Although I enjoy almost every type of exploration, be that tunnels, buildings or cranes, my favourite would have to be ships. By their nature, ships as a destination tend to be hard to come by, warships even more so. This is down to a variety of reasons. Firstly, ships tend to end active service in one of three ways. They sink, get opened to the public or are scrapped. If its one of the first two, you can usually access them legitimately, either by taking a tour, or following a diving team if they sank in shallower waters. While you can still technically explore a ship that’s open to the public, that tends to class more as infiltration.
Vienna, the end of our stumble across Europe. Until now we had avoided spending money on accommodation, good friends more then willing to offer up a spare bed or couch along the way. However we were now in Vienna, we had none here. We were on our own, time to dig out the wallet. Our plan was to spend just one night in a hostel halfway through our stay for a wash and bum it the rest. So given the ”events” of the previous night it seemed like that time had finally come, but it was only 10am and there was something we needed to check first.
Belgium, the land that knows not of security, monarch fences or monitored cameras. The last time i visited this fine cheese eating country we were blown away by the sheer size, quality and ease of nearly all the locations we visited. Belgium and Brussels are perfect examples of what happens when your government isn’t trying to shove a bible sized wad of paper entitled ”Health and Safety” up your ring piece. We hatched a rough plan with some crayons, coloured in our road map and packed our bags. De muscles in Brussels was a go!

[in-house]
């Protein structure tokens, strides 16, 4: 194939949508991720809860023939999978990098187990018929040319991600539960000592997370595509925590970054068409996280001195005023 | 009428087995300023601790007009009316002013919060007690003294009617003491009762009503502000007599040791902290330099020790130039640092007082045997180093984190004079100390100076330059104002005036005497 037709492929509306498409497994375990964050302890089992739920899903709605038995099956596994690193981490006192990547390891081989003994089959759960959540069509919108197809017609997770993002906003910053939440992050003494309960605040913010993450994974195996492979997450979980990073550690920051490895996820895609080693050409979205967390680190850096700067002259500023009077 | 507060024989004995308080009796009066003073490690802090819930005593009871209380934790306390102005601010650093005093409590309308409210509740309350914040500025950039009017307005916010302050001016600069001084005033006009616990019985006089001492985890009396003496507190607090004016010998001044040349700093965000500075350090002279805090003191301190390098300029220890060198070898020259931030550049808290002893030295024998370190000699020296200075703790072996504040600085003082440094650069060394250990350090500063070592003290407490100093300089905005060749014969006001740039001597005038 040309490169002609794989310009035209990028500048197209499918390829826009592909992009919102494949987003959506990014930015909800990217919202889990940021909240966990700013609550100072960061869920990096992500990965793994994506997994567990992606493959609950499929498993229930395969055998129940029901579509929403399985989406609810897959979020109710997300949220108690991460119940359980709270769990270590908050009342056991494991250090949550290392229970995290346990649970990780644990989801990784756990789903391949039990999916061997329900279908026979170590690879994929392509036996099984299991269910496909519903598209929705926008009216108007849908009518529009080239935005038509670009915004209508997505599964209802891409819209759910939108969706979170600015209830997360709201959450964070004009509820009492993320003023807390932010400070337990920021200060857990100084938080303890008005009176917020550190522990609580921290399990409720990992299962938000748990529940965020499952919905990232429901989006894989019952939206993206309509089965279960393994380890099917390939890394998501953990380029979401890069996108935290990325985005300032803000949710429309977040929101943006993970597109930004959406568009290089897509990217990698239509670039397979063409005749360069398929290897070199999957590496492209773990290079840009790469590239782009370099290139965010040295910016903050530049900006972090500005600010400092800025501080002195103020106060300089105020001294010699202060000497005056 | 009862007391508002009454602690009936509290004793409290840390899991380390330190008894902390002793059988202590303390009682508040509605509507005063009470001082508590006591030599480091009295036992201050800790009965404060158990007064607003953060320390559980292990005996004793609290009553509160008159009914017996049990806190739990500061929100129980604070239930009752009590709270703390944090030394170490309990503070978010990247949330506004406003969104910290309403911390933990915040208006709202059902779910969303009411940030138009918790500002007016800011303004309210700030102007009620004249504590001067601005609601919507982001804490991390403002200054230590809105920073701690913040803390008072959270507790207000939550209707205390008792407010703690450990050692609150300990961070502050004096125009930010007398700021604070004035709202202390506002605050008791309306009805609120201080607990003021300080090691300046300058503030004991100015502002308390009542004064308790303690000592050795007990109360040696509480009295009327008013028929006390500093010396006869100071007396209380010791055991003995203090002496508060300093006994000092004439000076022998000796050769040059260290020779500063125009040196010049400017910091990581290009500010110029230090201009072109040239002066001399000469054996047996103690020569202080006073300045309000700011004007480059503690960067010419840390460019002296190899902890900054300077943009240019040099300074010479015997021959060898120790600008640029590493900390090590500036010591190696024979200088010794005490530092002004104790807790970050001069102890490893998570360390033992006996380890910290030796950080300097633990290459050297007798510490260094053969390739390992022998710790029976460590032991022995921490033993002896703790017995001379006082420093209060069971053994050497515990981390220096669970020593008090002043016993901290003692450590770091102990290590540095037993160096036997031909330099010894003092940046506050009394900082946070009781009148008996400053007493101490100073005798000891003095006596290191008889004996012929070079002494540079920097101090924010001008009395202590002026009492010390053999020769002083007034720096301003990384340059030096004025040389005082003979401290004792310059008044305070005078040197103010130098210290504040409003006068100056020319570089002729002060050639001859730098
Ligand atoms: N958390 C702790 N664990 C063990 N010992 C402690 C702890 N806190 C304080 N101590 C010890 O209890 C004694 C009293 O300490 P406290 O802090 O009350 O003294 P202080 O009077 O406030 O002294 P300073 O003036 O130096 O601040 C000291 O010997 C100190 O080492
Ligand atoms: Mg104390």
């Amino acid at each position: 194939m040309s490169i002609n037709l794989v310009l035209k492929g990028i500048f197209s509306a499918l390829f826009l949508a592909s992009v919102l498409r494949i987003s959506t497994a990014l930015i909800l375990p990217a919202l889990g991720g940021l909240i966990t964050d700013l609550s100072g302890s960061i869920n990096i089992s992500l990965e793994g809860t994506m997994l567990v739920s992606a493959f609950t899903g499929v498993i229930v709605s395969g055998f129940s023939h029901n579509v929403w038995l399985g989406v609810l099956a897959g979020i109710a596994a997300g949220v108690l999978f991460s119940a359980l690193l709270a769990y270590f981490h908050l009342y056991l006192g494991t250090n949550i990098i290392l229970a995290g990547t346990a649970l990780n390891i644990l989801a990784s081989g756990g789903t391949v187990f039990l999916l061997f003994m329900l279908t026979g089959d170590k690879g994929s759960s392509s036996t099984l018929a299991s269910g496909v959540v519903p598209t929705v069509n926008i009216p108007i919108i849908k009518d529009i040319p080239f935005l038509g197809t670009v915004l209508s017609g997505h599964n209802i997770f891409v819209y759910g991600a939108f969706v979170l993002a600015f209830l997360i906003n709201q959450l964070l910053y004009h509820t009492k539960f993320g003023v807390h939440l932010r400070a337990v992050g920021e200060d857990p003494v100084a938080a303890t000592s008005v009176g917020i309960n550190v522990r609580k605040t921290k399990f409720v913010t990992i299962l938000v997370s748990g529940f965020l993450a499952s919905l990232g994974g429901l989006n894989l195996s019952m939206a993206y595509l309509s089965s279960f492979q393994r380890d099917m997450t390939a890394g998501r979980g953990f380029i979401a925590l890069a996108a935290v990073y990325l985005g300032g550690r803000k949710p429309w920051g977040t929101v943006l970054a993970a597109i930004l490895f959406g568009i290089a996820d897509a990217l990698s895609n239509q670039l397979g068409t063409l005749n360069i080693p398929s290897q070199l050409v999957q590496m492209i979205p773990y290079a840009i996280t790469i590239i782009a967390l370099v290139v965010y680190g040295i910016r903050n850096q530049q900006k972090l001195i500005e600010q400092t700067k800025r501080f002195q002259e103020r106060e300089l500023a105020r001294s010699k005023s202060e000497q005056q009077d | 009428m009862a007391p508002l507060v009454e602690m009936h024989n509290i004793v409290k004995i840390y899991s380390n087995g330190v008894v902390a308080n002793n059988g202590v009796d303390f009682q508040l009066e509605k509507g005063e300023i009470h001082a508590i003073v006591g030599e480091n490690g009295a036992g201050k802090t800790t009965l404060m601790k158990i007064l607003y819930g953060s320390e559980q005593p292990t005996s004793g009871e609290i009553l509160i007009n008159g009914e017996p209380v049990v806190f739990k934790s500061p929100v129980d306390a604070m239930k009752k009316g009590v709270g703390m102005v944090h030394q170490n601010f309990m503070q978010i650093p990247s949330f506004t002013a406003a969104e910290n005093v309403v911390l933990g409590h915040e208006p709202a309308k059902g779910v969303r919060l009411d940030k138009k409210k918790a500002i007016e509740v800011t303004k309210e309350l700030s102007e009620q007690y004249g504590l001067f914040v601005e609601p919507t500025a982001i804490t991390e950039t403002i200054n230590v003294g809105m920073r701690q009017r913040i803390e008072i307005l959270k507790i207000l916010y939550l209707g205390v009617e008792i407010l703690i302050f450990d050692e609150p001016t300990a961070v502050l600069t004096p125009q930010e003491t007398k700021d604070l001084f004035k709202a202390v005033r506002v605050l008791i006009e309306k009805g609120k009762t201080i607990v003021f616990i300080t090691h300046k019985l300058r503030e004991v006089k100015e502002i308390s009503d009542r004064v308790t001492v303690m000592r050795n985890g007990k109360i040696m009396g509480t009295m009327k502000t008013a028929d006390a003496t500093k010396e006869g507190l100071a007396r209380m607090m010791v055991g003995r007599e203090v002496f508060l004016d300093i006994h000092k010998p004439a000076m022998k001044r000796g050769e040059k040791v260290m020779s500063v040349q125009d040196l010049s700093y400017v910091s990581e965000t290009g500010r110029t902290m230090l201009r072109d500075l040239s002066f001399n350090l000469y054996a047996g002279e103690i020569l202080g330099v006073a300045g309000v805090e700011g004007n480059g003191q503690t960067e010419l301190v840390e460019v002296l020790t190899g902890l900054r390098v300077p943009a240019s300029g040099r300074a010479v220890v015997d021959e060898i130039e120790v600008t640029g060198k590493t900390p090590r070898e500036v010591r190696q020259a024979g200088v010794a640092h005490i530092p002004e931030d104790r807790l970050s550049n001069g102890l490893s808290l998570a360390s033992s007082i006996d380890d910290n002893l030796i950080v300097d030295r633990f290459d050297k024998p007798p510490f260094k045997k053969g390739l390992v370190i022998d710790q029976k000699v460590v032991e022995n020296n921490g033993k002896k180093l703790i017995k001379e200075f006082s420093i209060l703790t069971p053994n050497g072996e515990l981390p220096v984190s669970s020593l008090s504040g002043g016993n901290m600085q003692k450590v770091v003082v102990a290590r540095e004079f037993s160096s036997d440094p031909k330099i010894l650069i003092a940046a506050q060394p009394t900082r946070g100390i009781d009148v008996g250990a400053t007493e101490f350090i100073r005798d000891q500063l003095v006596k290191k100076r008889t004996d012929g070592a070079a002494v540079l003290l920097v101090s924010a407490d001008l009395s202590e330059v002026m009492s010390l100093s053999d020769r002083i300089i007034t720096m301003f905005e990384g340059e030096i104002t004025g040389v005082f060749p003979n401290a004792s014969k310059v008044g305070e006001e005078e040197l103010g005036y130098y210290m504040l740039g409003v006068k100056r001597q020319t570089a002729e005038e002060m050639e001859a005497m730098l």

Normally if someone invited or suggested that we visit a fort I would usually say hell no. Being so old many of the forts ive seen tend to be very empty, ransacked and vandalized with little or no notable features. If your a nut for historical stuff then forts are probably more your cup of tea then mine, so knock yourself out.
The Hartlepool Able shipyard also known as the Hartlepool “Ghost Ships”. Was the last stop on the “Ahoy thar” road trip at the beginning of 07. Getting on the ships was as frustrating as it was rewarding. We spent almost three hours trying to get on the hulking giants, even resorting to taking a motorboat around the dock to see if there was anyway up on the sea side.
So it was the end of the “Something Crunchy” tour. We had bidden farewell to Site who had tagged in the international superstar known as Siologen Jeeves Westminster. With our team assembled we headed down to the Medway and began our mission to cross the murky depths, vessel sighted!